Citi global retail bank worth more than the whole
By Antony Currie
The author is a Reuters Breakingviews columnist. The opinions expressed are his own.
Citigroup investors are giving no credit to much of the bankās business. Its global retail bank looks to be worth over $80 billion, more than the companyās entire market capitalization. Despite the publication on Monday of another set of anemic quarterly earnings, something doesnāt add up.
The consumer business is Citiās biggest unit by both revenue and profit. Its return on assets hit a juicy 2.2 percent for the first six months of this year. Chunky Asian and Latin American operations mean thereās growth potential. And ideas already implemented in Asia, such as having just a few mega-branches while otherwise relying on smart ATMs, could bear fruit in other markets.
Assume the global retail bankās 2012 earnings come in at double the showing in the first half and apply a conservative 10 times multiple and the division is worth $83 billion, against Citiās current market value of $79 billion.
Citiās other businesses include investment banking and the solid transaction services division, which provides companies with cash management, trade-related and other services and claims 96 percent of Fortune 500 companies as customers.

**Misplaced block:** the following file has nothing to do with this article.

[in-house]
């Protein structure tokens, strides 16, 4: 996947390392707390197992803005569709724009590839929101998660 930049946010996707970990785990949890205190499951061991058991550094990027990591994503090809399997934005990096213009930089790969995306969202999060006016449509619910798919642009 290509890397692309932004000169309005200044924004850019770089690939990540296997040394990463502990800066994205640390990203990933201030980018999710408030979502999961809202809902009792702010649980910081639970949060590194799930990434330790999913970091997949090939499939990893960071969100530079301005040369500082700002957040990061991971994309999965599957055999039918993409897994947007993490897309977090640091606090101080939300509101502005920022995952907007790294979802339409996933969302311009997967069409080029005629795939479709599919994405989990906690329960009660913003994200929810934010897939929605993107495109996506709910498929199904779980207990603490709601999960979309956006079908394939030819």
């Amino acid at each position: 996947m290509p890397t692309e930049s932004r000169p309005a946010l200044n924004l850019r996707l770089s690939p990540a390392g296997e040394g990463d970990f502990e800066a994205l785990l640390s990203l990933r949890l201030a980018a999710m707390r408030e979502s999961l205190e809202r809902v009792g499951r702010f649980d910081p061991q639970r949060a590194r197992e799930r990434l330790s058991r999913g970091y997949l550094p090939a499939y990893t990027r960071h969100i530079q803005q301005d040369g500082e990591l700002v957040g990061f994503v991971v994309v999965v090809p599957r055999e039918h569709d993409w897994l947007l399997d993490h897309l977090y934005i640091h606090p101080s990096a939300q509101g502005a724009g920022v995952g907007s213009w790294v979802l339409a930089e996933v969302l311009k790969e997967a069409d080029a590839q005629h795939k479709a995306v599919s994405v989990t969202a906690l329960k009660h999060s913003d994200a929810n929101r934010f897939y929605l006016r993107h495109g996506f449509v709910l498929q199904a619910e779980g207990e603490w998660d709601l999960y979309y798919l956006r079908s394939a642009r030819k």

Putting the latter on the same 12 times 2012 expected earnings as State Street, a peer in some respects, values it at $44 billion. Thatās enough to offset the $40 billion drag on valuation that can reasonably be ascribed to Citi Holdings, the vehicle for the bankās remaining unwanted dross, which is on track to lose $4 billion this year.
By that math the investment bank is worth about minus $8 billion. Some wariness is called for with trading and issuance volumes low, new rules yet to be written and the legal fallout from mortgages and the Libor mess still unclear. But attributing a negative value to a unit that has managed a 28 percent pre-tax margin so far this year is unduly harsh.
A credible value for Citiās Wall Street business – at a lower rating than Goldman Sachsā – might approach $40 billion. But to get there would require a 60 percent leap in the bankās stock price. The math might just support such a surge, and Citi would still trade well below its book value. But given the state of banking at large, few investors are going to bet on it happening any time soon.